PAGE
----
Section 1.2 The Nature of Solutions 9 EXERCISES 1. Verify that the following functions (explicit or implicit) are solutions of the corresponding differential equations: (a) y=x2+c y'=2x (b) y=cx2 xy'=2y (c) y2=e2x+c yy'=e2x (d) y=cekx y'=ky (e) yy== CCttes2inx+2xC+2e-c22xcos 2x y\"+4y=0 (f) y\"-4y=0 (g) y=Ctsinh 2x+c2 cosh 2x y\" -4y=0 (h) y=arcsin xy xy'+y=y'Jl-x2y xy'=y+x2+y2 (i) y=xtan x yI= XY (j) x2=2y2 ln y x2+y2 2xyy'=x2+y2 (k) y2=x2-ex y+xy'=x4(y')2 o) y=c2+cIx y'=y2 /(xy-x2) (m) y=ceyfx (ycos y - sin y+x)y'=y (n) y+sin y=x 1+y2+y2y'=0 (o) x+y=arctan y 2. Find the general solution of each of the following differential equations: (a) y'=e3x-x (f) xy'=1 (b) y'=xex2 (g) yI=arcs •mx (c) (1+x)y'=x (h) y'sin x=1 (d) (1+x2)y'=x (i) (1+x3)y'=x (e) (1+x2)y'=arct an x (j) (x2-3x+2)y'=x 3. For each of the following differentia l equations, find the particular solution that satisfies the given initial condition: (a) y'=xex y=3 when x=1 (b) y'=2sin xcos x y=1 when x=0 (c) y'=ln x y=Owhen x=e (d) (x2-l)y'=1 y=Owhen x=2 (e) x(x2-4)y' = 1 y=0when x=1 (f) (x+l)(x2+l)y'=2x2+x y=1 when x=0 4. Show that the function iy=ex2 x e-12 dt is a solution of the differential equation y'=2xy+1. 5. For the differential equation y\"-5y'+4y=0, carry out the detailed calculations required to verify these assertions: (a) The functions y=ex and y=e4x are both solutions. (b) The function y=Ctex+c2e4x is a solution for any choice ofconstants Ct, c2.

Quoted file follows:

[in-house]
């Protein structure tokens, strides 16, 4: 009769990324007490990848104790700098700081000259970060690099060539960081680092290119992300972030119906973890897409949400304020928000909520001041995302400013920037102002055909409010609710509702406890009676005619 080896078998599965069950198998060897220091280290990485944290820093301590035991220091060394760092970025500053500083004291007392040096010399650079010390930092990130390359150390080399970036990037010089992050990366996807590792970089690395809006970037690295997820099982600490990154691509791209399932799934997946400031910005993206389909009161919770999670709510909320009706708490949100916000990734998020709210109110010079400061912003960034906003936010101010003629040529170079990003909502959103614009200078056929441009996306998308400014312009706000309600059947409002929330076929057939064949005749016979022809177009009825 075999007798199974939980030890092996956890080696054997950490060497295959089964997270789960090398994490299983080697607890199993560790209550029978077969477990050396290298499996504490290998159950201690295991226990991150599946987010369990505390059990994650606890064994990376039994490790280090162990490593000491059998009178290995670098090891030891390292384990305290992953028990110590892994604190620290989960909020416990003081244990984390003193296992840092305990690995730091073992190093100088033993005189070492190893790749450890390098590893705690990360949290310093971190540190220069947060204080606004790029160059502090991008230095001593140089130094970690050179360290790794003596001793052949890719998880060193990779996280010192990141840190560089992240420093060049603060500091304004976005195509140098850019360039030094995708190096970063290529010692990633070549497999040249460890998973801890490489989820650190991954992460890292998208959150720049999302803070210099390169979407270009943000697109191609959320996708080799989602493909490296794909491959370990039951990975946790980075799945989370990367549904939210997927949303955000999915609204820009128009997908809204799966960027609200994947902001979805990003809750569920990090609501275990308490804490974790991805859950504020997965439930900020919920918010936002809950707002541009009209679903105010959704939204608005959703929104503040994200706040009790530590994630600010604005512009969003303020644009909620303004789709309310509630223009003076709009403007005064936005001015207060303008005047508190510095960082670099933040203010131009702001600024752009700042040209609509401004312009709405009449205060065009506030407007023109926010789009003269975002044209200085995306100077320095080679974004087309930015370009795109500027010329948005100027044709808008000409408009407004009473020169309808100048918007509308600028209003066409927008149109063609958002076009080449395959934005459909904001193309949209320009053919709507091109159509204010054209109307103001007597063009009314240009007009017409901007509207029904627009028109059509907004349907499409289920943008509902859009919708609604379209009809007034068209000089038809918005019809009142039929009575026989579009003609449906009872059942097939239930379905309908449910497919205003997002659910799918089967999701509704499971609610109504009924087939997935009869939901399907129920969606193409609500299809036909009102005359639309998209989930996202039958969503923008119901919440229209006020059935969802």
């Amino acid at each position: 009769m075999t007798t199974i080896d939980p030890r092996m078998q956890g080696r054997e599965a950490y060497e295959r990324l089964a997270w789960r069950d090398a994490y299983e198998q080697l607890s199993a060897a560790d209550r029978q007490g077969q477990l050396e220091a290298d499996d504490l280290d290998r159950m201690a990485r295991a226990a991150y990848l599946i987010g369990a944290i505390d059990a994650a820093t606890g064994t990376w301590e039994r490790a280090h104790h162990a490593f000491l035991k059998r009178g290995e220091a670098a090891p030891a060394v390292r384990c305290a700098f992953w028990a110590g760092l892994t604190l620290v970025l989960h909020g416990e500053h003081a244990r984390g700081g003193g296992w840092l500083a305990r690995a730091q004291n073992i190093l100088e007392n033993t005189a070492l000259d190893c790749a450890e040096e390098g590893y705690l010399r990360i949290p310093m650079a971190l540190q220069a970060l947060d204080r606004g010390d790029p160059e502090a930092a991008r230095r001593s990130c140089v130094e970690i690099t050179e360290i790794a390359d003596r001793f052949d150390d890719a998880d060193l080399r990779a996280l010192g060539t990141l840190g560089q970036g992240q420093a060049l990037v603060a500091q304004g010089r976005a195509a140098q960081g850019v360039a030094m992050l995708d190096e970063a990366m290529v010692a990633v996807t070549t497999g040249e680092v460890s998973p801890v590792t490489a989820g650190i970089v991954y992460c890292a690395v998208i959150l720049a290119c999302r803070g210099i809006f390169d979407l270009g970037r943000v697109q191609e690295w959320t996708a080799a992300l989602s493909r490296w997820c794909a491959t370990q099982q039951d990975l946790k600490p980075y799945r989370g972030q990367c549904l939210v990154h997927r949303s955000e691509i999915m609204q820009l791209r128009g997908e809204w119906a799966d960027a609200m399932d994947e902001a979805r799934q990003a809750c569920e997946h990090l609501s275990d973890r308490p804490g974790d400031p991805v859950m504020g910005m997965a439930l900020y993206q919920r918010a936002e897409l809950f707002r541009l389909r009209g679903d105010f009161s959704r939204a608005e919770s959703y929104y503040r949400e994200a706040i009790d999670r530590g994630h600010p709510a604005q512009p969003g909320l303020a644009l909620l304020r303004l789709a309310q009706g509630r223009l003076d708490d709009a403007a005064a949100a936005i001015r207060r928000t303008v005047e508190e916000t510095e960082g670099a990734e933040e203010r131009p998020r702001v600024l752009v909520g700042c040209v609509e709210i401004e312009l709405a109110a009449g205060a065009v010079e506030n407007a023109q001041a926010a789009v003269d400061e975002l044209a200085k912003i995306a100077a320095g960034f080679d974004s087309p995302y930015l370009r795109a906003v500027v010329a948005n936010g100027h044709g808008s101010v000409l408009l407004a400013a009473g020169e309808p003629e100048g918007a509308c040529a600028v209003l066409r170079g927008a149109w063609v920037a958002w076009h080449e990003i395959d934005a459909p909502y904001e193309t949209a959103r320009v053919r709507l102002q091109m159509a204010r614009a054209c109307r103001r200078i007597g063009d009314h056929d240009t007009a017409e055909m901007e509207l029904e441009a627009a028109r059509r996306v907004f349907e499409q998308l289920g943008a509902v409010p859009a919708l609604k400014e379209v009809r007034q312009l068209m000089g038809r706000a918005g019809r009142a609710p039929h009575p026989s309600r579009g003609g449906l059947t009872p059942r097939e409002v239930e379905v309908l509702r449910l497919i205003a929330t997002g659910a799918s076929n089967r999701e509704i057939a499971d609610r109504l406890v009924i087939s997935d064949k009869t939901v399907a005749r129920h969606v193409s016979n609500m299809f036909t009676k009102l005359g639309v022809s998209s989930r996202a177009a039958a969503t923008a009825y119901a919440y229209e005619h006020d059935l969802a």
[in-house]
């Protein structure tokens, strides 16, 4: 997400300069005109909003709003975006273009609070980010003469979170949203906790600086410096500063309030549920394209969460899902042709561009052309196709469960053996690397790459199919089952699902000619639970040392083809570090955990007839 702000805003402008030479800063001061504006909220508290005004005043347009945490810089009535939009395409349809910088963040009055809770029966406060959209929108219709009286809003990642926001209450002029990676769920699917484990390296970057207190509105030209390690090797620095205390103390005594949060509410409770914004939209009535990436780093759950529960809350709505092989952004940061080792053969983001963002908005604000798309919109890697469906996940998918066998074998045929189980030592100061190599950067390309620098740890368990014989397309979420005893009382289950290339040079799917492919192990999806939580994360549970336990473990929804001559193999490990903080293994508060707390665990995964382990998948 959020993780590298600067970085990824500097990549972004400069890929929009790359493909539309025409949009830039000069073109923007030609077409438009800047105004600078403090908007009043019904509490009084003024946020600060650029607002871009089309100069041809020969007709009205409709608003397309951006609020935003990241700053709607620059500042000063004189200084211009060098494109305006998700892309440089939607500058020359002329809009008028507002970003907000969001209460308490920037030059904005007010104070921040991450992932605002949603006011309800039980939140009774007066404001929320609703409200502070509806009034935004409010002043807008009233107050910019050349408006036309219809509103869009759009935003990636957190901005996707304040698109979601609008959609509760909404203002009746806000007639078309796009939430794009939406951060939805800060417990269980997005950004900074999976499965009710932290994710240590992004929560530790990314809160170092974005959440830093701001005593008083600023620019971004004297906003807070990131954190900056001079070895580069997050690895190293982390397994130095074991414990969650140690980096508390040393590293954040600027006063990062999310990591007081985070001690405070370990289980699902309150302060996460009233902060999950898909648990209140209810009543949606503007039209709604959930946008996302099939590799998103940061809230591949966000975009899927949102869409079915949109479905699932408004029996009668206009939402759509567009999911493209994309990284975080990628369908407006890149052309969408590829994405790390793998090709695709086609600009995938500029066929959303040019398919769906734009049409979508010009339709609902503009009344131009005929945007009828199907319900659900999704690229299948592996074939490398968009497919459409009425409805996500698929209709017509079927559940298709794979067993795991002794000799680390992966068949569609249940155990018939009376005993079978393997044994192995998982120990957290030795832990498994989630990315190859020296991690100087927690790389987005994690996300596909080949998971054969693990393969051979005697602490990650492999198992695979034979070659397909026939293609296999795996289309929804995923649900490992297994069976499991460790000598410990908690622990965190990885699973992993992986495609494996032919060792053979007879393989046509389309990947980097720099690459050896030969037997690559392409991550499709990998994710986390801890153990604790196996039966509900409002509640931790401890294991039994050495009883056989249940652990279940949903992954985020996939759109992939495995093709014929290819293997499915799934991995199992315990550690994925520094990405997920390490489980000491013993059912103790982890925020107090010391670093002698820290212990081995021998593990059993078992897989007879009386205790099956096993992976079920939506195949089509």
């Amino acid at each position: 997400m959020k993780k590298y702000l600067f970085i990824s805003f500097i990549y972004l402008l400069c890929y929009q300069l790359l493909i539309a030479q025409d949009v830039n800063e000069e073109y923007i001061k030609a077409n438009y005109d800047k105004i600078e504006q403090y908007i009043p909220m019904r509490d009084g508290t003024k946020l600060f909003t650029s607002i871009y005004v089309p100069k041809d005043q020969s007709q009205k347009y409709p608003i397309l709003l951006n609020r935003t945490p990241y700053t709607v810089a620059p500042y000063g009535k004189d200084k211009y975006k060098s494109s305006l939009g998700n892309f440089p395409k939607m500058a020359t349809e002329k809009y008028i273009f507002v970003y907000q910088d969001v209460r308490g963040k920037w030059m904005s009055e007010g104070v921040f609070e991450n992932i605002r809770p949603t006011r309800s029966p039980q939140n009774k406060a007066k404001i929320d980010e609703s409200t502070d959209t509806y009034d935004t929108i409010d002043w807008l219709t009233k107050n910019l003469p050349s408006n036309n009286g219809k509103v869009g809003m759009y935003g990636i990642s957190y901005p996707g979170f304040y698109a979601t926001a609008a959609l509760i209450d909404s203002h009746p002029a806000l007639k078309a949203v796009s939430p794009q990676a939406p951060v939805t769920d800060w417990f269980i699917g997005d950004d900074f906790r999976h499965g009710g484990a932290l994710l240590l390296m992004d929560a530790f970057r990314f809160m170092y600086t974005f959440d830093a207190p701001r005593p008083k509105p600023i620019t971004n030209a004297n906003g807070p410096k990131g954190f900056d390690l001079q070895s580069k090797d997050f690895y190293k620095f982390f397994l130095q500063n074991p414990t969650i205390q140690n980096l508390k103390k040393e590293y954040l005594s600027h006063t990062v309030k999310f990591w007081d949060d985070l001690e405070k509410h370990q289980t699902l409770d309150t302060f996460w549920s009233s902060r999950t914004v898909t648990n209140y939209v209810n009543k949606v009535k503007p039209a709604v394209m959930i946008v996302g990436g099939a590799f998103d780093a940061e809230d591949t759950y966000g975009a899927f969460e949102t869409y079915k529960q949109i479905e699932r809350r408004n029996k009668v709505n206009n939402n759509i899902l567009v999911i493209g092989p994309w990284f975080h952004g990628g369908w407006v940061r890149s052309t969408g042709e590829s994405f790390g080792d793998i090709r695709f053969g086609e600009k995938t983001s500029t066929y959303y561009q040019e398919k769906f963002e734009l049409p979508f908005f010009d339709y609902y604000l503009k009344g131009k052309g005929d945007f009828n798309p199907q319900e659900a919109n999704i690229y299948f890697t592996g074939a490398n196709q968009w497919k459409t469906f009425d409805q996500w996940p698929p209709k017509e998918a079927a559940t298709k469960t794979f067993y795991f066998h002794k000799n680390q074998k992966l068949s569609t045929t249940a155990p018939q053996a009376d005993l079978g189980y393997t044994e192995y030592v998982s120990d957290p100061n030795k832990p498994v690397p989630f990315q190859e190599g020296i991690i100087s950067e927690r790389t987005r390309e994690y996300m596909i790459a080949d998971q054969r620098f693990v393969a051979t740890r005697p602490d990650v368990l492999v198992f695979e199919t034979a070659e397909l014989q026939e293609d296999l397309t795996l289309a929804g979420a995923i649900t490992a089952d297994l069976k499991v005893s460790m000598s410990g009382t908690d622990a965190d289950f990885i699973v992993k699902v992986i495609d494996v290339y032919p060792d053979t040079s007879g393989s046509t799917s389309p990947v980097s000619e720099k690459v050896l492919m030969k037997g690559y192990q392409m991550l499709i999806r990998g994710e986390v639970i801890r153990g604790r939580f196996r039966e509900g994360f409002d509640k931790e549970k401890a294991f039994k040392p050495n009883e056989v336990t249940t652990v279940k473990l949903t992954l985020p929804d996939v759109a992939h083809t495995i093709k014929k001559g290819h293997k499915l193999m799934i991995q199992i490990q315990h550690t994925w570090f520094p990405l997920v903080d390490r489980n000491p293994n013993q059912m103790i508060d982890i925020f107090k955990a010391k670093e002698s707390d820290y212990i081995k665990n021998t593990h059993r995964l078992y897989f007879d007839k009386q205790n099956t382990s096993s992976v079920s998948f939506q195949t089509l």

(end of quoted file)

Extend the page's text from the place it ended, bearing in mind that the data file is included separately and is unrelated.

10 Chapter 1 What Is a Differential Equation? 6. Verify that x2 y = In y + c is a solution of the differential equation dy/dx = ( )2xy2 / 1 - x2 y for any choice of the constant c. 7. For which values of m will the function y = Ym = emx be a solution of the differential equation 2y111 + y\" - Sy' + 2y = 0? Find three such values m. Use the ideas in Exercise 5 to find a solution containing three arbitrary constants c1 ,.c2, c3. EPARABLE EQUATIONS In this section we shall encounter our first general class of equations with the property that (i) We can immediately recognize members of this class of equations. (ii) We have a simple and direct method for (in principle) solving such equations. This is the class ofseparable equations. A first-order ordinary differential equation isseparable if it is possible, by elemen­ tary algebraic manipulation, to arrange the equation so that all the dependent variables (usually the y variable) are on one side and all the independent variables (usually the x variable) are on the other side. Let us learn the method by way of some examples. EXAMPLE 1.3 Solve the ordinary differential equation y' = 2xy. Solution In the method of separation of variables-which is a method for first-order equations only-it is useful to write the derivative using Leibniz notation. Thus we have dy - = 2xy. dx We rearrange this equation as dy - = 2xdx . y [It should be noted here that we use the shorthanddy to stand for (dy/dx)-dx and we of course assume that y =f. 0.] Now we can integrate both sides of the last displayed equation to obtain f : fd = 2xdx. We are fortunate in that both integrals are easily evaluated. We obtain In IYI = x2 + c .